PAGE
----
For taxpayers

The Modi government has announced the extension of the date of filing of tax returns extending all returns due on 31 July and 31 October until 30 November. It has also extended the dispute resolution scheme ‘Vivad Se Vishwas’ until 31 December. It has also provided a relief from payment of tax deducted at source and tax collected at source by providing a 25 per cent reduction in the applicable rates.

For contractors

All central government agencies like railways and road transport and highways will provide an extension of up to six months to contractors to complete their works. In addition, bank guarantees commensurate to the work done will also be released.

Also read: Indian economy seen contracting 0.4% in 2020-21 under Covid impact, Bloomberg survey shows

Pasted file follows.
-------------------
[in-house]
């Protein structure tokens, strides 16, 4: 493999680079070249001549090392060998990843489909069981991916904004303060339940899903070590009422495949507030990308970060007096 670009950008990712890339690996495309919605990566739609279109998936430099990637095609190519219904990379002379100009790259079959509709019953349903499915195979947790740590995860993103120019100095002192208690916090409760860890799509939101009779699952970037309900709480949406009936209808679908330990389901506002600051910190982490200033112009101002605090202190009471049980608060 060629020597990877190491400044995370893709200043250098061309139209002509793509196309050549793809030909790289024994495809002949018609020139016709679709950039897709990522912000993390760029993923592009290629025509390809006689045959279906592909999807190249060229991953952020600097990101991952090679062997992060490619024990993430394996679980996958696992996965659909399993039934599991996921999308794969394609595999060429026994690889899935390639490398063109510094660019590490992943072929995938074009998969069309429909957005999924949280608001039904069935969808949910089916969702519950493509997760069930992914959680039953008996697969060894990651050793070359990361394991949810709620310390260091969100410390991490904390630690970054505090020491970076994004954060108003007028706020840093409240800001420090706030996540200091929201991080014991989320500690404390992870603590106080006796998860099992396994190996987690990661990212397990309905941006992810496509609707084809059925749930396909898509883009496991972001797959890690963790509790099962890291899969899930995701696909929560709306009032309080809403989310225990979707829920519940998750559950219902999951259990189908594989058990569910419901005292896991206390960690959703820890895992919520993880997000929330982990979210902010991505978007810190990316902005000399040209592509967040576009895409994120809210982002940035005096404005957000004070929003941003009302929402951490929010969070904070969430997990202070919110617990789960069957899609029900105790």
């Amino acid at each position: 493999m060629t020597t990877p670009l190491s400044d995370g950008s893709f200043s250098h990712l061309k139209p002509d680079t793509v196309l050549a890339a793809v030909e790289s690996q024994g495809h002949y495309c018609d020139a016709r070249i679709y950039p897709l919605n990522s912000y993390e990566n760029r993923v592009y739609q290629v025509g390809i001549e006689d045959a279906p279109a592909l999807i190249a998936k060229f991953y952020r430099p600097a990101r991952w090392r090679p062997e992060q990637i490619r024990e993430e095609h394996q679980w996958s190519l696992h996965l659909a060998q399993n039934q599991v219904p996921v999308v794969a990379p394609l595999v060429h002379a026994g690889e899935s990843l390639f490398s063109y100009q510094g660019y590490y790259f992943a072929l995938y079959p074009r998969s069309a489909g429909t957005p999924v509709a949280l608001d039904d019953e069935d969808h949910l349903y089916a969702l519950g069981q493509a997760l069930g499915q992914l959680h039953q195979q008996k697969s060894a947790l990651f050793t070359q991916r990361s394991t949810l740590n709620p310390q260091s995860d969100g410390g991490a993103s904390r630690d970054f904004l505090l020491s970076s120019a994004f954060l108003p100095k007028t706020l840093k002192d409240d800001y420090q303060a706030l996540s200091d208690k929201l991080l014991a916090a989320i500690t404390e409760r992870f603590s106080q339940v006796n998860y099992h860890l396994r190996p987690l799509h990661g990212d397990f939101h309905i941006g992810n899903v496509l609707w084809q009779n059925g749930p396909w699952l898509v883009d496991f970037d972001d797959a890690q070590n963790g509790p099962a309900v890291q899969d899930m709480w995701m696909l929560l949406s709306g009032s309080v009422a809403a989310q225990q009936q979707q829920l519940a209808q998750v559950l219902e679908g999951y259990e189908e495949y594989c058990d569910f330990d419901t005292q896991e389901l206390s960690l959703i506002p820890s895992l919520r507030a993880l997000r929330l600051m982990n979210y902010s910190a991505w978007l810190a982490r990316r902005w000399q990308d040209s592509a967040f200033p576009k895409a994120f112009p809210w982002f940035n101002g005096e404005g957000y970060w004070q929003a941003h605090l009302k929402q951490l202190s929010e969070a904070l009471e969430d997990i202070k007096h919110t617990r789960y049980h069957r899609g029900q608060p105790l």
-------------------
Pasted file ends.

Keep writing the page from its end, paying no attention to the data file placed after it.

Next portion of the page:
State of economy

The Modi government’s decision to provide a respite to different segments comes at a time when the Indian economy is headed towards a sharp contraction. Economists’ estimates for GDP growth for 2020-21 vary between 0 per cent and -5 per cent.

A national lockdown for nearly two months to curb the spread of Covid-19 pandemic has brought economic activity to a complete halt leading to industries being shut down, loss of jobs and livelihoods and large-scale displacement of migrant labour forcing them to undertake a long journey back to their homes.

To provide relief to the most vulnerable sections of Indian society, the government had announced a Rs-1.7 lakh crore package to provide cash transfers and free foodgrains to people. This accounted for less than 1 per cent of India’s GDP.

In addition, the central bank had announced a series of liquidity boosting steps and other measures, like a three-month loan moratorium for all term loans, in two tranches, pegged at around Rs 6.5-7 lakh crore, equivalent to around 3.2-3.5 per cent of GDP.

Also read: Modi’s Rs 20 lakh-crore package will help India’s economy only if it reaches the states